Deepavali – the Festival that everyone loves

Deepavali elevates goodwill to a whole new level. Deepavali – often called the festival of lights – is very special – it oozes goodwill and gratitude. You share sweets, gifts and greetings with your neighbours, relatives and every one involved in your life (yeah – dont forget the security folks who ensure your life is safe or the local merchants who bring the choicest delicacies to your doorstep!) and perhaps it’s the one day where smiles are truly infinite. You also buy new clothes for the occasion and stuff for your home – society and the traders benefit. Abundance, sharing and love shine forth together in this unique festival.

I love the fact that we honour our ancestors (and gods too) too. We burst fireworks and play with sparklers (yeah green ones these days 🙂 to light up the world so our ancestors can see us (and chuckle at the fun we are having perhaps) and also to illuminate their paths to the higher worlds they are transitioning to. The sarams (the string of crackers tied together) is also believed to help guide laxmi, the goddess of wealth to your home! Fun and gratitude – can there be a better mix?

Earthernware lights and kolams (fantastic designs made of edible stuff that insects and ants can digest) are a brilliant way of bringing out our exuberance and joy and sharing it with the world. Indeed, function and form come together in an amazing synergy lighting up the world on this day – and importantly – all of this is also imbued with a sense of higher purpose and meaning. Can can you think of a better way to honour mother earth?

Importantly, you take care of yourself as well. There’s a ritualistic oil bath and a home-made medicine that ensures your body is able to accommodate the wonderful sweets and savouries that will punctuate your Deepavali at frequent intervals! A prayer to God with gratitude for all the good things in your life sets you perfectly. This is enhanced further by blessings from your elders – at home and those you visit through the day.

This festival has you covered from all aspects – physical, emotional, spiritual – you name it. Kids love it – so creativity is at the heart of it. It gives a chance for everyone – elders, children, adults – to bring out the child in themselves and provide for others in their own ways. It’s also a chance to love and be loved back in return. It is a gift from our ancestors to us – a benediction from a wonderful and multi-faceted Hindu way of life passed on to its descendants and indeed the world. Let us cherish this extraordinary festival of joy and light – happy Deepavali to everyone…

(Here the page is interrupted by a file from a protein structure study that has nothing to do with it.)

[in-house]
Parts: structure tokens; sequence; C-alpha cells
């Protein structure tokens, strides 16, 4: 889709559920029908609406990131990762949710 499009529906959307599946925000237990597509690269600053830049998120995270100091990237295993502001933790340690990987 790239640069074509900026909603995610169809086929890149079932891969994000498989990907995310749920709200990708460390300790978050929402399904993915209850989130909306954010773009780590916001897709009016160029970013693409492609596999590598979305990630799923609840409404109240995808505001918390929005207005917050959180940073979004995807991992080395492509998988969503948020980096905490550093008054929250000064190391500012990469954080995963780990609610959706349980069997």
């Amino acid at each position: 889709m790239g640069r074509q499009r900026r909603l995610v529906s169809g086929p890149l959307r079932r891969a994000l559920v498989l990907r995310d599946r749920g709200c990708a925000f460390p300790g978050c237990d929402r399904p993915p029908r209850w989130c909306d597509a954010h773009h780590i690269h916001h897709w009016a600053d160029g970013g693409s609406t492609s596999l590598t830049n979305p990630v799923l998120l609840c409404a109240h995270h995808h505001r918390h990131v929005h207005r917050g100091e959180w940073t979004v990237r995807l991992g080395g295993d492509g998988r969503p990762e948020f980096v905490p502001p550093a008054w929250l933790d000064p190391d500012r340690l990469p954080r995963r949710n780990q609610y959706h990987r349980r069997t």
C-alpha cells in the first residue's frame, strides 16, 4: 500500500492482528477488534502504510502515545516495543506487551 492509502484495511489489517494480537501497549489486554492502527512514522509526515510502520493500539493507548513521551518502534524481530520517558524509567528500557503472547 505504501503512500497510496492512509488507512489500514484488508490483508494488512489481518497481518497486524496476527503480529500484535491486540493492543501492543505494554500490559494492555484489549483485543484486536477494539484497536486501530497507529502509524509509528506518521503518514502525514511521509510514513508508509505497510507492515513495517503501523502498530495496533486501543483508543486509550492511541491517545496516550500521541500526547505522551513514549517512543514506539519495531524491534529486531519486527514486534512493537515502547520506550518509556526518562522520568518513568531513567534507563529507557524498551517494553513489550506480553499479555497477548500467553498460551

A lesson on TRUST on an auspicious day!

Deepavali – the season of colours, crackers and sweets is here. Its also the season of sharing gratitude and wishing each other well. So here’s wishing each of my readers’ abundant success propelled by the magic potion of TRUST; for it is TRUST that makes the world go round.

So what is trust really? A question which brings me neatly to the topic of this post — this post presents an insightful framework on TRUST from Covey’s wonderful book “<a href=””>The Speed of Trust</a>”. And TRUST as he defines it (and we will see as we move further down this essay) includes not just honesty and such stuff which are nice but don’t produce tangible results- he also includes a multi-dimensional view allowing TRUST to inspire mega- success. So let’s get going already.

Here’s a wonderful picture from him elaborating the framework:

<a href=””><img src=”; alt=”” width=”2448″ height=”2448″ class=”aligncenter size-full wp-image-211″ /></a>

<strong>1. Integrity</strong>: Covey’s talking about congruence — where our thoughts, words and deeds all are integrated. Beings with integrity inspire trust — across fields — of course we all remember Gandhi and Mandela as symbols of integrity who spoke from their heart and walked their talk. But other folks — our young Nobel winner this year (Malala), the most successful financial genius of our times (Warren Buffet), maverick entrepreneur (Elon Musk and Steve Jobs before him) — all of them — when you think about it — are congruent in entirety. Integrity while visible, holds the foundation of trust and is the foundation of trust (which is why its depicted by the roots)